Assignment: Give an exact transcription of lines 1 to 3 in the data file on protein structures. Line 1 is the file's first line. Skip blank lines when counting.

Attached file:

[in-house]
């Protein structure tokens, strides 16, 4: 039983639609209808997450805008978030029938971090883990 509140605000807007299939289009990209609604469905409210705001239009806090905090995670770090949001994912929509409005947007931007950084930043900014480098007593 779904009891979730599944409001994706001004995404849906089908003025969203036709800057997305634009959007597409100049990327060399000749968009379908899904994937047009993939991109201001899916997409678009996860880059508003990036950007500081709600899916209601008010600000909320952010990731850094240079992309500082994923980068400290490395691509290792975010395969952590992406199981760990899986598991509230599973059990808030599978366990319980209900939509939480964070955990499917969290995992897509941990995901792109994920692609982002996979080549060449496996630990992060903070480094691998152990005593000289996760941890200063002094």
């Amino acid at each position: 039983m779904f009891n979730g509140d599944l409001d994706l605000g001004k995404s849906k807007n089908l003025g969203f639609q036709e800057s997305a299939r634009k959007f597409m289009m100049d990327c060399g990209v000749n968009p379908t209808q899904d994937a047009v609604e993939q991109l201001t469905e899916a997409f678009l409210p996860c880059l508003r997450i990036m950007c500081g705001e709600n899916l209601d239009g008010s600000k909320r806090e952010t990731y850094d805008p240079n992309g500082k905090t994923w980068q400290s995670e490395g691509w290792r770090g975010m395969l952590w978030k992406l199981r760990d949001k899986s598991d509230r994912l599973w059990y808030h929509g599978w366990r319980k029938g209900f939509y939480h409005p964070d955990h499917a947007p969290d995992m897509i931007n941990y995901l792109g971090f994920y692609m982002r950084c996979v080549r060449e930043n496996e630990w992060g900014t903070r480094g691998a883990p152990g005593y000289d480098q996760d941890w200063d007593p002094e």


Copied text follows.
[in-house]
């Protein structure tokens, strides 16, 4: 039983639609209808997450805008978030029938971090883990 509140605000807007299939289009990209609604469905409210705001239009806090905090995670770090949001994912929509409005947007931007950084930043900014480098007593 779904009891979730599944409001994706001004995404849906089908003025969203036709800057997305634009959007597409100049990327060399000749968009379908899904994937047009993939991109201001899916997409678009996860880059508003990036950007500081709600899916209601008010600000909320952010990731850094240079992309500082994923980068400290490395691509290792975010395969952590992406199981760990899986598991509230599973059990808030599978366990319980209900939509939480964070955990499917969290995992897509941990995901792109994920692609982002996979080549060449496996630990992060903070480094691998152990005593000289996760941890200063002094």
């Amino acid at each position: 039983m779904f009891n979730g509140d599944l409001d994706l605000g001004k995404s849906k807007n089908l003025g969203f639609q036709e800057s997305a299939r634009k959007f597409m289009m100049d990327c060399g990209v000749n968009p379908t209808q899904d994937a047009v609604e993939q991109l201001t469905e899916a997409f678009l409210p996860c880059l508003r997450i990036m950007c500081g705001e709600n899916l209601d239009g008010s600000k909320r806090e952010t990731y850094d805008p240079n992309g500082k905090t994923w980068q400290s995670e490395g691509w290792r770090g975010m395969l952590w978030k992406l199981r760990d949001k899986s598991d509230r994912l599973w059990y808030h929509g599978w366990r319980k029938g209900f939509y939480h409005p964070d955990h499917a947007p969290d995992m897509i931007n941990y995901l792109g971090f994920y692609m982002r950084c996979v080549r060449e930043n496996e630990w992060g900014t903070r480094g691998a883990p152990g005593y000289d480098q996760d941890w200063d007593p002094e």